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Sexual Practices, Risk Perception and Knowledge Of Sexually Transmitted Disease Risk Among Lesbian and Bisexual Women
Article first published online: 12 FEB 2007
Perspectives on Sexual and Reproductive Health
Volume 37, Issue 1, pages 6–12, March 2005
How to Cite
Marrazzo, J. M., Coffey, P. and Bingham, A. (2005), Sexual Practices, Risk Perception and Knowledge Of Sexually Transmitted Disease Risk Among Lesbian and Bisexual Women. Perspectives on Sexual and Reproductive Health, 37: 6–12. doi: 10.1363/370605
- Issue published online: 12 FEB 2007
- Article first published online: 12 FEB 2007
CONTEXT: Sexually transmitted diseases (STDs) can be spread between female sex partners, probably through the exchange of cervicovaginal fluid and direct mucosal contact. Additionally, lesbians have a high prevalence of bacterial vaginosis, which may represent an STD in this population. However, few data on sexual practices or perceived STD risk among lesbians are available to guide development of interventions aimed at reducing the risk.
METHODS: To inform the development of a safer-sex intervention for women who have sex with women, focus group discussions were conducted with 23 lesbian and bisexual women aged 18–29. Topics included sexual practices, STD transmission and prevention, and knowledge about bacterial vaginosis.
RESULTS: Although six participants had had bacterial vaginosis and three an STD, women reported little use of preventive measures with female partners (washing hands, using rubber gloves and cleaning sex toys). Participants said that vaginal penetrative practices using sex toys and fingers or hands are common, and that partners frequently share sex toys during a sexual encounter, generally without condoms. Knowledge of potential for STD transmission between women, and of bacterial vaginosis, was limited. Participants viewed use of barrier methods (gloves or condoms) as acceptable, provided that there is a reason (usually STD-focused) to use them and that they are promoted in the context of sexual health and pleasure.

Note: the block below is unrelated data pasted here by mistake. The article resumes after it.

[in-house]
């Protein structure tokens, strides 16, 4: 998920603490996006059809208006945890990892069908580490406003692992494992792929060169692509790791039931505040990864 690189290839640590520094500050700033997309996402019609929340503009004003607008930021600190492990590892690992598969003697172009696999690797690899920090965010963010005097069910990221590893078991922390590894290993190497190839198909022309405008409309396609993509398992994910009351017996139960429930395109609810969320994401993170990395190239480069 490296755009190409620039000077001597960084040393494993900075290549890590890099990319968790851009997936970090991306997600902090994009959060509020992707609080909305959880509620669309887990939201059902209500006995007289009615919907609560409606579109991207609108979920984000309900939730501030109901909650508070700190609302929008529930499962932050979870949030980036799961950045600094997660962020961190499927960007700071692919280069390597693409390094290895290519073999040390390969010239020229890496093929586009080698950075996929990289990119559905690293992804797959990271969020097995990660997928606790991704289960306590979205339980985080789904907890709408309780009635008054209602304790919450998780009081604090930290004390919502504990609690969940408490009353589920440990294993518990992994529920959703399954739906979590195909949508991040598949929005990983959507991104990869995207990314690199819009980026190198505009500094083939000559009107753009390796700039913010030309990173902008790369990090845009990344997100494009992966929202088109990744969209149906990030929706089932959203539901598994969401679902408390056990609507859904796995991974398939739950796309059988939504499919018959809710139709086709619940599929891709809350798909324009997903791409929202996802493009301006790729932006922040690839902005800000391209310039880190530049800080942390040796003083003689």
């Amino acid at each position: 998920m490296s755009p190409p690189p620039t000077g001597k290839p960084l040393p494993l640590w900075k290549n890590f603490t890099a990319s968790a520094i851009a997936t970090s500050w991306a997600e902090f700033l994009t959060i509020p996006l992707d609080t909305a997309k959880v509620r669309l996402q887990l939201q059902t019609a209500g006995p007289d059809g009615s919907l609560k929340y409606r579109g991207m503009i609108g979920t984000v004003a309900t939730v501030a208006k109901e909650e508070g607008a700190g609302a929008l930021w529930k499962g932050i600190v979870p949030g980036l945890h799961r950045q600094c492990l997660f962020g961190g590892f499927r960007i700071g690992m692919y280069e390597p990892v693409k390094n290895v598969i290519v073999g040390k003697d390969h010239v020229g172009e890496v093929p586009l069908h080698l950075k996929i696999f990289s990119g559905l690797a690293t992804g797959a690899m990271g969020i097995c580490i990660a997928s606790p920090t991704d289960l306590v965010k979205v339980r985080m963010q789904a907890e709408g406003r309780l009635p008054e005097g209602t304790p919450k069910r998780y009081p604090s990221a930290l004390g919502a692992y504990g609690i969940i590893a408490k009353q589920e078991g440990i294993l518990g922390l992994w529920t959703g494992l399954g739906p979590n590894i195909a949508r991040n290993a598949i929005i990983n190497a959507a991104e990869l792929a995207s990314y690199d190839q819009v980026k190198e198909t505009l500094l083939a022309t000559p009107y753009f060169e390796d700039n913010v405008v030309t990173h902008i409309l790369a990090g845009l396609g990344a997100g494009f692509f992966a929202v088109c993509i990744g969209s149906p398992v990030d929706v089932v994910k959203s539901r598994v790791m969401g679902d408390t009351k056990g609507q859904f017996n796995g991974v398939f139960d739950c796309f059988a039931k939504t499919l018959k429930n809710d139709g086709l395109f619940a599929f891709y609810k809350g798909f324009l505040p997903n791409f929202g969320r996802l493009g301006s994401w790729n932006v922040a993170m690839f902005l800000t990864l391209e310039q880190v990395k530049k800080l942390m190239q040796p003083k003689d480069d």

CONCLUSIONS: Safer-sex messages aimed at lesbian and bisexual women should emphasize the plausibility of STD transmission between women, personal responsibility and care for partners' well-being; should target common sexual practices; and should promote healthy sexuality.